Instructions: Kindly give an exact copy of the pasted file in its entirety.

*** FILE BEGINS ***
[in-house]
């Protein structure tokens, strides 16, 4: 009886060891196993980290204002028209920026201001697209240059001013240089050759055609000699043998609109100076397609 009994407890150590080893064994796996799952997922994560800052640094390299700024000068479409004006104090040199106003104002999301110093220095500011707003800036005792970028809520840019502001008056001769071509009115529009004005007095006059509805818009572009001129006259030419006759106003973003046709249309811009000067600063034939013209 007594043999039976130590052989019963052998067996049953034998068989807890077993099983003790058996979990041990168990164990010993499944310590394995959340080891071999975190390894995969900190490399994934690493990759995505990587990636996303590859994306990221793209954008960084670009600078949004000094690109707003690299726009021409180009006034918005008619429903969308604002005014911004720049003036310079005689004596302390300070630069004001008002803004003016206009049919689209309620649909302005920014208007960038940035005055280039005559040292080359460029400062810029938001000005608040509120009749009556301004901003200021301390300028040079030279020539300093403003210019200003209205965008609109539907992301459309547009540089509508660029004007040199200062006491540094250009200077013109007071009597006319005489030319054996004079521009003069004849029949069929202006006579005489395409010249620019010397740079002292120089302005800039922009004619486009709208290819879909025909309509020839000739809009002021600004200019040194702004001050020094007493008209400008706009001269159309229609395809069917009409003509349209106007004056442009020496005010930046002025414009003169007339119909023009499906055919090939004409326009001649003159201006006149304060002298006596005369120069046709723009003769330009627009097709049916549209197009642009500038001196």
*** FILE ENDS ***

[in-house]
């Protein structure tokens, strides 16, 4: 009886060891196993980290204002028209920026201001697209240059001013240089050759055609000699043998609109100076397609 009994407890150590080893064994796996799952997922994560800052640094390299700024000068479409004006104090040199106003104002999301110093220095500011707003800036005792970028809520840019502001008056001769071509009115529009004005007095006059509805818009572009001129006259030419006759106003973003046709249309811009000067600063034939013209 007594043999039976130590052989019963052998067996049953034998068989807890077993099983003790058996979990041990168990164990010993499944310590394995959340080891071999975190390894995969900190490399994934690493990759995505990587990636996303590859994306990221793209954008960084670009600078949004000094690109707003690299726009021409180009006034918005008619429903969308604002005014911004720049003036310079005689004596302390300070630069004001008002803004003016206009049919689209309620649909302005920014208007960038940035005055280039005559040292080359460029400062810029938001000005608040509120009749009556301004901003200021301390300028040079030279020539300093403003210019200003209205965008609109539907992301459309547009540089509508660029004007040199200062006491540094250009200077013109007071009597006319005489030319054996004079521009003069004849029949069929202006006579005489395409010249620019010397740079002292120089302005800039922009004619486009709208290819879909025909309509020839000739809009002021600004200019040194702004001050020094007493008209400008706009001269159309229609395809069917009409003509349209106007004056442009020496005010930046002025414009003169007339119909023009499906055919090939004409326009001649003159201006006149304060002298006596005369120069046709723009003769330009627009097709049916549209197009642009500038001196």